Irma Impact on Southeast US Still Undetermined

Hurricane Irma has made its way through Florida, with Georgia, Alabama and Tennessee in its path — but no longer as a Category 3 Hurricane. Instead, it is moving into these areas as a tropical storm.

Which by comparison sounds relatively benign.

Flooded Manure Pits, Post-Hurricane Matthew 2016

And, in terms of damage to property … it is.

But rainfall will be the important part of Hurricane Irma’s after-story. Like Hurricane Matthew in 2016, the heavy rains from Irma will strain manure lagoons all across the Southeast. The terrible conditions that followed Matthew, are in some approximate measure likely to be repeated. And, while a sizable death toll of animal life in the form of hogs, cattle, cows, chickens, and turkeys is tragic — the runoff from manure lagoons, and land, may be of equal concern.

The waste has to go somewhere and, as ever, it will be downstream.

Agriculture Risks in NC, Post-Irma

Even operations doing a credible job implementing best practices, like Larson Farms in Southeast Florida, will be stretched mightily to control  waste runoff.  Other farms with less resources can be expected to struggle even more.

Watch for reports of animal death tolls, water pollution from animal waste, and heavy Harmful Algae Bloom (HAB) outbreaks, in the coming days and months.

JJ Watt Leads Charge To Provide Relief From Hurricane Harvey

Over $2 million and going strong ….

JJ Watt Promotes Harvey Relief

JJ Watt is raising money for Harvey’s disaster relief

To make a donation, either contribute to CleanWaterWarrior for a direct pass-through to Watt’s foundation, or click here: YouCaring.

 

Runoff Legislation: Slow & Facing Resistance.

Tracking the recent farm runoff legislation strategies in Iowa and Minnesota, it becomes clear – to the surprise of few – that attempts to formalize legislation aimed at curbing farm runoff will be met with staunch resistance.

This does not bode well for residences amongst and downstream of agricultural operations. Such operations continue to struggle with controlling the runoff they create from excessive animal manure.

A recent article by NPR (citing expert Greg Cox) discusses best

Effective grass buffer on MN farm.

practices for reducing farm runoff. Ag runoff, as has been mentioned many times here, is the primary contributor to harmful algae blooms (HABs). As ever, best practices always include creating sizable grass buffer spaces between cropped land and waterways.

Grass which carries a clear benefit for farmers. It can (and should) be harvested to feed and bed farm animals.

Such a basic strategy makes great sense when proposed in a vacuum. But, for farmers striving to pull every bit of revenue from each acre, such an approach may not always make financial sense. And, clearly, farmers have little interest in more governmental involvement — as is presented regarding Iowa legal battles in this recent article from US News and World Report.

The push-and-pull here is inevitable, oh-so predictable, and the least productive method for solving the nationwide and global challenge of HABs.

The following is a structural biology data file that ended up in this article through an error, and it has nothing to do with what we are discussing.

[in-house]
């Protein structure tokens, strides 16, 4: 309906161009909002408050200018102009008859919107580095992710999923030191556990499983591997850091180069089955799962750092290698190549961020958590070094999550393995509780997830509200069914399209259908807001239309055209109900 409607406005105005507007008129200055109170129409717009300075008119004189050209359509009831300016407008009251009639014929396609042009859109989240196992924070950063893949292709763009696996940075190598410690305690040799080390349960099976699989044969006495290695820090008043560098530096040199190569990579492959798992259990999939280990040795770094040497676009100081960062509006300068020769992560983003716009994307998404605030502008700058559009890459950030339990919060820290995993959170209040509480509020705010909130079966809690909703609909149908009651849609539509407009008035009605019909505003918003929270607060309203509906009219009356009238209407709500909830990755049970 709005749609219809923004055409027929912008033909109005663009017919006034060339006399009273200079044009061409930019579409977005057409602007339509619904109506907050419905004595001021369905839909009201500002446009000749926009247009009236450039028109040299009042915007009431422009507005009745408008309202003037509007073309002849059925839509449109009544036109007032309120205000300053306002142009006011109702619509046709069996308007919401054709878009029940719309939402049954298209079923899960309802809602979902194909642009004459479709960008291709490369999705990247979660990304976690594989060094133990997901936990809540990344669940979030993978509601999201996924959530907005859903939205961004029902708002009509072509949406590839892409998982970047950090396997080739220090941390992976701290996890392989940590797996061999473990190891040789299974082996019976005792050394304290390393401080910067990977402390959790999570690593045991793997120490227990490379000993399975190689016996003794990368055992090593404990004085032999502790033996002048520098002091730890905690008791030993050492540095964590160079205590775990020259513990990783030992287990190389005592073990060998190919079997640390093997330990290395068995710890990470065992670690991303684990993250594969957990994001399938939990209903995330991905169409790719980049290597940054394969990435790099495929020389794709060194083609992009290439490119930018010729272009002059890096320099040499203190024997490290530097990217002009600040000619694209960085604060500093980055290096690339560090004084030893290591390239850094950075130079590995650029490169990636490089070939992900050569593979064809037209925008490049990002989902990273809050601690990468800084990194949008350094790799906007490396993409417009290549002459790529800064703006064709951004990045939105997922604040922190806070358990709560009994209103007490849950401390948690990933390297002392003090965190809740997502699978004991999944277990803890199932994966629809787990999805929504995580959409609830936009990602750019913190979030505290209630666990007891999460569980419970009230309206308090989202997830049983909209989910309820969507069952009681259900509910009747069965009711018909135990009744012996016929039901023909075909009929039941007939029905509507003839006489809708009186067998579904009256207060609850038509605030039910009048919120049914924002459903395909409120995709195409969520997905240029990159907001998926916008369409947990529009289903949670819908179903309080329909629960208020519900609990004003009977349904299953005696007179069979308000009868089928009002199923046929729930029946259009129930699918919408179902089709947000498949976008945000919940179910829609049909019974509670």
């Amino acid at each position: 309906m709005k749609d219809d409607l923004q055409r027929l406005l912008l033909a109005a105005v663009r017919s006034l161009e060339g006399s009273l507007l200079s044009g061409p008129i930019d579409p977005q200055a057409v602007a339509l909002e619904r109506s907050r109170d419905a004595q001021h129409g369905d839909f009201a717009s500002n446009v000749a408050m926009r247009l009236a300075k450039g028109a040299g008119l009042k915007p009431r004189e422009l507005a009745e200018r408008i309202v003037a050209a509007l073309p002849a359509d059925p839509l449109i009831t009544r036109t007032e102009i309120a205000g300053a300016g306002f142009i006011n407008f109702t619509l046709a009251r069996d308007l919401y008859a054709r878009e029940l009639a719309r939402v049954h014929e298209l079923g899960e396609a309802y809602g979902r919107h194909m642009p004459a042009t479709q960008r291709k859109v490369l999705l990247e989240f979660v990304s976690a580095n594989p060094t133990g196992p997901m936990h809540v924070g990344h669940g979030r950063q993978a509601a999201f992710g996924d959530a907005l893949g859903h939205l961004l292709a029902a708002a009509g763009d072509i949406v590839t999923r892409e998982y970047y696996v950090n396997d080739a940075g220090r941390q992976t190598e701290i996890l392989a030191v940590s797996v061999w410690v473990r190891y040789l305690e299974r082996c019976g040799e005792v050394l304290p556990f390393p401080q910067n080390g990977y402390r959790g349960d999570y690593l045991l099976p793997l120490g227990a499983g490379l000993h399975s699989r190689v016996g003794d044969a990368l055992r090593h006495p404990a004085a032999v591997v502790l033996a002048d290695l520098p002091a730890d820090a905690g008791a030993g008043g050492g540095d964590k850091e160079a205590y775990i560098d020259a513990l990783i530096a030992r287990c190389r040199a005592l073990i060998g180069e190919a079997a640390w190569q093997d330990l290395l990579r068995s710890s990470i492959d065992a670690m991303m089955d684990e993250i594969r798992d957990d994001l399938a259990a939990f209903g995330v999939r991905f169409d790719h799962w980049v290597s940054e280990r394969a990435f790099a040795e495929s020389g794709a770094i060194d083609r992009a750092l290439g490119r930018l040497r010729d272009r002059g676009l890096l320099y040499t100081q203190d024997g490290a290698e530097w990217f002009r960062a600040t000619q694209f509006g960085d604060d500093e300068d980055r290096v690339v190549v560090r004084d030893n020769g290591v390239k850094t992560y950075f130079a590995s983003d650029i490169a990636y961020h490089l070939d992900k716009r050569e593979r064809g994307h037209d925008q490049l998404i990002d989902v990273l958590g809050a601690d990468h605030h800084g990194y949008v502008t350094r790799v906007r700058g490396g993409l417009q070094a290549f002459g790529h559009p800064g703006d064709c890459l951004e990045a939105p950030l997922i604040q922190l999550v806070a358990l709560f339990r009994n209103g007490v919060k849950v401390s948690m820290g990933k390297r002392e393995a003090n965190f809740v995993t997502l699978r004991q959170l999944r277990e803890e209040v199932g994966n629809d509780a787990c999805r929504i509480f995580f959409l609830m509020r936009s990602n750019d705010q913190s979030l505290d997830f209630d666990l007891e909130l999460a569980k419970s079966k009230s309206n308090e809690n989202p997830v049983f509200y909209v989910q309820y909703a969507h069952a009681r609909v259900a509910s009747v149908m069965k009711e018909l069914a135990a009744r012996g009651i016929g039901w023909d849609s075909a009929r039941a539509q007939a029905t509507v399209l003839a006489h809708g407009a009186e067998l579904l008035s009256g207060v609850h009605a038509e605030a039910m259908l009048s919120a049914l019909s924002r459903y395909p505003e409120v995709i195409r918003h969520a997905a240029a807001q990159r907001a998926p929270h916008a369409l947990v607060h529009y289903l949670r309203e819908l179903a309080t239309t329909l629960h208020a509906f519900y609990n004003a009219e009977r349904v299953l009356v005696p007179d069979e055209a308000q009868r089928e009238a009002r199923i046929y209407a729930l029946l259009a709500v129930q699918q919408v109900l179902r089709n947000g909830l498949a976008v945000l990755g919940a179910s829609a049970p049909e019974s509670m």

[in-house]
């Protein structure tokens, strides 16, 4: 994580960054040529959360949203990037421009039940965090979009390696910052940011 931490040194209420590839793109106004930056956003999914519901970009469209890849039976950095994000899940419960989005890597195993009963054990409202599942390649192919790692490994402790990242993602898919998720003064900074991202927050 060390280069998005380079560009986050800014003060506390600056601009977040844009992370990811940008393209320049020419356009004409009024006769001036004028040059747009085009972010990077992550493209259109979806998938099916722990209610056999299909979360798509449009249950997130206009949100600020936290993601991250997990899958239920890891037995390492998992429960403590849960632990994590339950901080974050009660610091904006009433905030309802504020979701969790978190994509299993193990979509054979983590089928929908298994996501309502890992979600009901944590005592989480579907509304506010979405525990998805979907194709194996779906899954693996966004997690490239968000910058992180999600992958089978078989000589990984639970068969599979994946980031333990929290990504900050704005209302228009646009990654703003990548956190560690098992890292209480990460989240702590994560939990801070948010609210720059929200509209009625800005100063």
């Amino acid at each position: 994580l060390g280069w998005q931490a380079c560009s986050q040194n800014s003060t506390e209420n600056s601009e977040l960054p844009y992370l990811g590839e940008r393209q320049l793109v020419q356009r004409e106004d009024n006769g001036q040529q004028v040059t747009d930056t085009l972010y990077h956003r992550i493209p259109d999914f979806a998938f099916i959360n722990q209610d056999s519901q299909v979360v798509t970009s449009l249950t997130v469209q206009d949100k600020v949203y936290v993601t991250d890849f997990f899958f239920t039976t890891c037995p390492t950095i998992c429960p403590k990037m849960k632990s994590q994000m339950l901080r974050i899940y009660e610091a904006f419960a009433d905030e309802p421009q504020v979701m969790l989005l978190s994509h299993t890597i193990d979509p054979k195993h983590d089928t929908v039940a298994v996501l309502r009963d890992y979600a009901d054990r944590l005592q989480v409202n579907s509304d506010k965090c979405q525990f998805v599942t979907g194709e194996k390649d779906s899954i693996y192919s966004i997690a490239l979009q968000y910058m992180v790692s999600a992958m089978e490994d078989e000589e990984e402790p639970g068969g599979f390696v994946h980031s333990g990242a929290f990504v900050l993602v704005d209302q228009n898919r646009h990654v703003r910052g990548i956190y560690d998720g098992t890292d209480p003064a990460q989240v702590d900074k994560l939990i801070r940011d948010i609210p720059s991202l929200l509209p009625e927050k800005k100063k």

Springtime = Farm Runoff Time

As Spring soon rolls into the Midwest, the ugly reality of melting snow across hundreds of thousands of manure fertilized fields again manifests. And the picture is not pretty.

In recent years Lake Erie has experienced Harmful Algae Blooms (HABs) larger than the size of New York City. Most of this pollution — which comes in the form of phosphorus — empties into the Western Ohio part of the Lake via the Maumee River basin.

In this Aug. 3, 2014, file photo, the City of Toledo water intake crib is surrounded by algae in Lake Erie, off the shore of Curtice, Ohio. (AP Photo/Haraz N. Ghanbari, File)

Since the  Cuyahoga River Basin contains over 15%, or nearly 2,000,000 people, of the State of Ohio’s population, it is popular to contend that these cities are responsible for the pollution. But this argument falls flat, according to a report from LakeErieAlgae.com.

The differences in how heavy spring rainfalls affect phosphorus loads in two watersheds – the Maumee and the Cuyahoga – show the different impacts of non-point sources (like the primarily agricultural lands in the Maumee River basin) and point sources (like the urban and industrial lands in the Cuyahoga River basin, which houses nearly 15% of Ohio’s population). Both watersheds occasionally have combined sewer overflows (CSOs), but research suggests these volumes pale in comparison to the river volume during storms.

In short, the Maume River, flowing through the mostly agricultural Maumee River Basin, is responsible for the vast majority of the phosphorus pouring into Lake Erie. And this phosphorus is the key trigger to HABs.

Watch closely as Spring 2017 approaches. HABs will result no matter what but, should heavy rains accompany the annual melting of snow, record HABs will again be reported across not just Lake Erie, but throughout the USA and beyond.

This excellent report from The National Wildlife Federation (NWF) offers numerous touch points on how to curb HABs, like the below:

  • We need increased actions to address nonpoint source pollution, in particular agricultural runoff. This includes increased targeting of Farm Bill and other programs to priority areas, and continuing research to identify key nutrient source areas.

Summer HABs will be explained in no small part by Spring meltdown and precipitation levels.

The connection is indisputable.